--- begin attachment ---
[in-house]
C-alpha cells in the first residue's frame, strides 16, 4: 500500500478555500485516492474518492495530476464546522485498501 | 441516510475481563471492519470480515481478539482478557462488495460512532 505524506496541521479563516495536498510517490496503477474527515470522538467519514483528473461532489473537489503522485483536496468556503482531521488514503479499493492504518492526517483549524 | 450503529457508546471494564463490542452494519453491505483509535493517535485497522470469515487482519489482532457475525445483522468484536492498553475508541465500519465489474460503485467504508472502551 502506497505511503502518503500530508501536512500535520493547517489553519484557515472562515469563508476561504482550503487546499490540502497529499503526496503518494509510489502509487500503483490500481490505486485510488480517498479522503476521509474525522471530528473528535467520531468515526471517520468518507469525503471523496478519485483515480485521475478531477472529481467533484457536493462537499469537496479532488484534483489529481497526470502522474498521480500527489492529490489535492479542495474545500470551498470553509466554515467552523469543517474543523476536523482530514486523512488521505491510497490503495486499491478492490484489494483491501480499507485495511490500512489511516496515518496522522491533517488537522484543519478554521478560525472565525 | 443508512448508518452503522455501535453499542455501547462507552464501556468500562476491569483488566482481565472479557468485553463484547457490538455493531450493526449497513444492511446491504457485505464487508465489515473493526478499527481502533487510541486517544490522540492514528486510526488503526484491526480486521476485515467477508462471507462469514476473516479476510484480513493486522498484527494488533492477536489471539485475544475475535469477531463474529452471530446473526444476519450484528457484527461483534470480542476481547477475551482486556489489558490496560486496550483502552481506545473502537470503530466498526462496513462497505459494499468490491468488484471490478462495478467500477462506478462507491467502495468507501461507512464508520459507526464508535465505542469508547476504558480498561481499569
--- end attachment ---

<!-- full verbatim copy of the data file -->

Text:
[in-house]
C-alpha cells in the first residue's frame, strides 16, 4: 500500500478555500485516492474518492495530476464546522485498501 | 441516510475481563471492519470480515481478539482478557462488495460512532 505524506496541521479563516495536498510517490496503477474527515470522538467519514483528473461532489473537489503522485483536496468556503482531521488514503479499493492504518492526517483549524 | 450503529457508546471494564463490542452494519453491505483509535493517535485497522470469515487482519489482532457475525445483522468484536492498553475508541465500519465489474460503485467504508472502551 502506497505511503502518503500530508501536512500535520493547517489553519484557515472562515469563508476561504482550503487546499490540502497529499503526496503518494509510489502509487500503483490500481490505486485510488480517498479522503476521509474525522471530528473528535467520531468515526471517520468518507469525503471523496478519485483515480485521475478531477472529481467533484457536493462537499469537496479532488484534483489529481497526470502522474498521480500527489492529490489535492479542495474545500470551498470553509466554515467552523469543517474543523476536523482530514486523512488521505491510497490503495486499491478492490484489494483491501480499507485495511490500512489511516496515518496522522491533517488537522484543519478554521478560525472565525 | 443508512448508518452503522455501535453499542455501547462507552464501556468500562476491569483488566482481565472479557468485553463484547457490538455493531450493526449497513444492511446491504457485505464487508465489515473493526478499527481502533487510541486517544490522540492514528486510526488503526484491526480486521476485515467477508462471507462469514476473516479476510484480513493486522498484527494488533492477536489471539485475544475475535469477531463474529452471530446473526444476519450484528457484527461483534470480542476481547477475551482486556489489558490496560486496550483502552481506545473502537470503530466498526462496513462497505459494499468490491468488484471490478462495478467500477462506478462507491467502495468507501461507512464508520459507526464508535465505542469508547476504558480498561481499569